The condition was diagnosed and named in 1979 by Italian psychiatrist Dr. Graziella Magherini, who had noticed similar psychosomatic conditions (racing heart beat, nausea and dizziness) amongst first-time Western tourists to the city. For the Smashing Pumpkins song, see 1979 (song). ... Psychiatry is a branch of medicine that studies and treats mental and emotional disorders (see mental illness). ... Graziella Magherini is an Italian psychologist, most known for her 1989 book La sindrome di Stendhal (The Stendhal syndrome), which introduced this term to indicate a psychosomatic illness affecting individuals when exposed to art. ... A psychosomatic illness is one with physical manifestations and supposed psychological cause, often diagnosed when any known or identifiable physical cause was excluded by medical examination. ... For other uses, see Nausea (disambiguation). ... Dizziness (Latin: Vertigo) is the sensation of instability. ...


In homage to Stendhal, Trenitalia named their overnight train service from Paris to Venice the Stendhal Express. Trenitalia logo. ... City flag City coat of arms Motto: Fluctuat nec mergitur (Latin: Tossed by the waves, she does not sink) Paris Eiffel tower as seen from the esplanade du Trocadéro. ... Venice (Italian: Venezia, Venetian: Venexia) is the capital of the Italian regions and has a population of 271,663 (census estimate January 1, 2004). ...


Crystallization

In Stendhal's 1822 classic On Love he describes or compares the “birth of love”, in which the love object is crystallized in the mind, as being a process similar or analogous to a trip to Rome. In the analogy, the city of Bologna represents indifference and Rome represents perfect love: Crystallization is a concept, developed in 1822 by the French writer Stendhal, which describes the process, or mental metamorphosis, in which unattractive characteristics of a new love are transformed into perceptual diamonds of shimmering beauty. ... Bologna (IPA , from Latin Bononia, BulÃ¥ggna in the local dialect) is the capital city of Emilia-Romagna in northern Italy, in the Pianura Padana, between the Po River and the Apennines, exactly between the Reno River and the Sàvena River. ... Nickname: The Eternal City Motto: SPQR: Senatus PopulusQue Romanus Location of the city of Rome (yellow) within the Province of Rome (red) and region of Lazio (grey) Coordinates: Region Lazio Province Province of Rome Founded 21 April 753 BC Mayor Walter Veltroni Area    - City 1,285 km²  (580 sq mi...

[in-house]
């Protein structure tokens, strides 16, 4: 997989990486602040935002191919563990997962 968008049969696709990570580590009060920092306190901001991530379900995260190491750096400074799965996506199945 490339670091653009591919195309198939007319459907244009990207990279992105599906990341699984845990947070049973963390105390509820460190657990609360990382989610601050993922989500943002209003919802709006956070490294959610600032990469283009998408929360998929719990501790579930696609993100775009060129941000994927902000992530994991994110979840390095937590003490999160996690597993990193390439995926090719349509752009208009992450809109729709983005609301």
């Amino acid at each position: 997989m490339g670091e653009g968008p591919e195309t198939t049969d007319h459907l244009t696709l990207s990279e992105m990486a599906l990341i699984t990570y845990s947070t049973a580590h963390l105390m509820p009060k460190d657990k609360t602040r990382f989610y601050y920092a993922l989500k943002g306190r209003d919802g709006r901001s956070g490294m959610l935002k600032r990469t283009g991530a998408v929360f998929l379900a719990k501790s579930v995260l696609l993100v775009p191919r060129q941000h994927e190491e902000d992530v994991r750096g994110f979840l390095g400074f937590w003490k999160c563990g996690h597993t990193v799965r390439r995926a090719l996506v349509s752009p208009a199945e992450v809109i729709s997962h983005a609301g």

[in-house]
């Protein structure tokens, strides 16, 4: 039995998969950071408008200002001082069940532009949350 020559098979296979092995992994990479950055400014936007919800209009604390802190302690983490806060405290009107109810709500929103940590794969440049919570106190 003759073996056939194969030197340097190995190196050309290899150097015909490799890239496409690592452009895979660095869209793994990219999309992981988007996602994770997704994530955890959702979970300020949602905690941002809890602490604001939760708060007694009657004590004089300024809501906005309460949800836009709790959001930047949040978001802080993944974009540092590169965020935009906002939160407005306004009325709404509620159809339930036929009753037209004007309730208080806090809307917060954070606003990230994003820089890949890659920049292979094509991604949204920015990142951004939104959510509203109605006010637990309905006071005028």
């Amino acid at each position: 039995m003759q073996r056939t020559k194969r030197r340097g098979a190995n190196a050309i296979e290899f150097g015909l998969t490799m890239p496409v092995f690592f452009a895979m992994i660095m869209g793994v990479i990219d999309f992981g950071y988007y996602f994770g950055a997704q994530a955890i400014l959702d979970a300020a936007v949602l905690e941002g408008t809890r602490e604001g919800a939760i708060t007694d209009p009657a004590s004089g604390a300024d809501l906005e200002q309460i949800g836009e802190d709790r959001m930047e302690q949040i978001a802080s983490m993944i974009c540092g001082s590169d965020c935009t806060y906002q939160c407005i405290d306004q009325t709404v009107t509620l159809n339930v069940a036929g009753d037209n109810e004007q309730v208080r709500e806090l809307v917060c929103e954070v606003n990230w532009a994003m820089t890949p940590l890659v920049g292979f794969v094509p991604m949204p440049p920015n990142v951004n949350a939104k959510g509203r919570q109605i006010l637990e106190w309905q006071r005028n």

Stendhal's depiction of "crystallization" in the process of falling in love.
Stendhal's depiction of "crystallization" in the process of falling in love.

When we are in Bologna, we are entirely indifferent; we are not concerned to admire in any particular way the person with whom we shall perhaps one day be madly in love with; even less is our imagination inclined to overrate their worth. In a word, in Bologna “crystallization” has not yet begun. When the journey begins, love departs. One leaves Bologna, climbs the Apennines, and takes the road to Rome. The departure, according to Stendhal, has nothing to do with one’s will; it is an instinctive moment. This transformative process actuates in terms of four steps along a journey: Image File history File links Crystallization. ... Image File history File links Crystallization. ... This is about the terrestrial mountain range. ...

  1. Admiration – one marvels at the qualities of the loved one.
  2. Acknowledgement – one notices the return affection of the charming person.
  3. Hope – one envisions gaining the love of the loved one.
  4. Delight – one exults in overrating the beauty and merit of the person he or she loves.

First of all, one admires the other person. Second, one acknowledges the pleasantness in having acquired the interest of a charming person. Third, hope emerges. In the fourth stage, one delights in overrating the beauty and the merit of the person whose love one hopes to win. This journey or crystallization process (shown above) was detailed by Stendhal on the back of a playing card, while speaking to Madame Gherardi, during his trip to Salzburg salt mine.